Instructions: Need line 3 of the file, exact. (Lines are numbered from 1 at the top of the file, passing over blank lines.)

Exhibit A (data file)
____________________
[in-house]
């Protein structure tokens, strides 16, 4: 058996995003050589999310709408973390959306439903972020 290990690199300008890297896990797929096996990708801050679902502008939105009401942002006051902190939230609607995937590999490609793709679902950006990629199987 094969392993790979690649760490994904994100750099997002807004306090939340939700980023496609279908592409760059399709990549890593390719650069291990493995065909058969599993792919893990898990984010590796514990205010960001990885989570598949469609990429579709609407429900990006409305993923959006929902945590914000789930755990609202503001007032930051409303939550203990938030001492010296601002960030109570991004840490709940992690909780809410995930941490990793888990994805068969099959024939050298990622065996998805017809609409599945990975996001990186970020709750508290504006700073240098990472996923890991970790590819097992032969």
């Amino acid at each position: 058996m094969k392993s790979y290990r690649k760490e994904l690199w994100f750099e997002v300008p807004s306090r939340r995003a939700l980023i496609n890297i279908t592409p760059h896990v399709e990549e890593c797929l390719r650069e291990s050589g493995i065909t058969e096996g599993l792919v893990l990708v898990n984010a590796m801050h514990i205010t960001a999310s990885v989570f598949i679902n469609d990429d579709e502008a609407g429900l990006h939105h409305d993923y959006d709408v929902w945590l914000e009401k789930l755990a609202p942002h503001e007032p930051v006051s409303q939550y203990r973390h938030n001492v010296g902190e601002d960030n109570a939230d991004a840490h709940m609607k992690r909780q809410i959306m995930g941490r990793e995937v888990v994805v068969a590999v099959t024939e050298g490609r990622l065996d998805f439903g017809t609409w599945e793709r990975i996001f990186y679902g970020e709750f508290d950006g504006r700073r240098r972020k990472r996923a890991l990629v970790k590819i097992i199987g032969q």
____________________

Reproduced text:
């Amino acid at each position: 058996m094969k392993s790979y290990r690649k760490e994904l690199w994100f750099e997002v300008p807004s306090r939340r995003a939700l980023i496609n890297i279908t592409p760059h896990v399709e990549e890593c797929l390719r650069e291990s050589g493995i065909t058969e096996g599993l792919v893990l990708v898990n984010a590796m801050h514990i205010t960001a999310s990885v989570f598949i679902n469609d990429d579709e502008a609407g429900l990006h939105h409305d993923y959006d709408v929902w945590l914000e009401k789930l755990a609202p942002h503001e007032p930051v006051s409303q939550y203990r973390h938030n001492v010296g902190e601002d960030n109570a939230d991004a840490h709940m609607k992690r909780q809410i959306m995930g941490r990793e995937v888990v994805v068969a590999v099959t024939e050298g490609r990622l065996d998805f439903g017809t609409w599945e793709r990975i996001f990186y679902g970020e709750f508290d950006g504006r700073r240098r972020k990472r996923a890991l990629v970790k590819i097992i199987g032969q």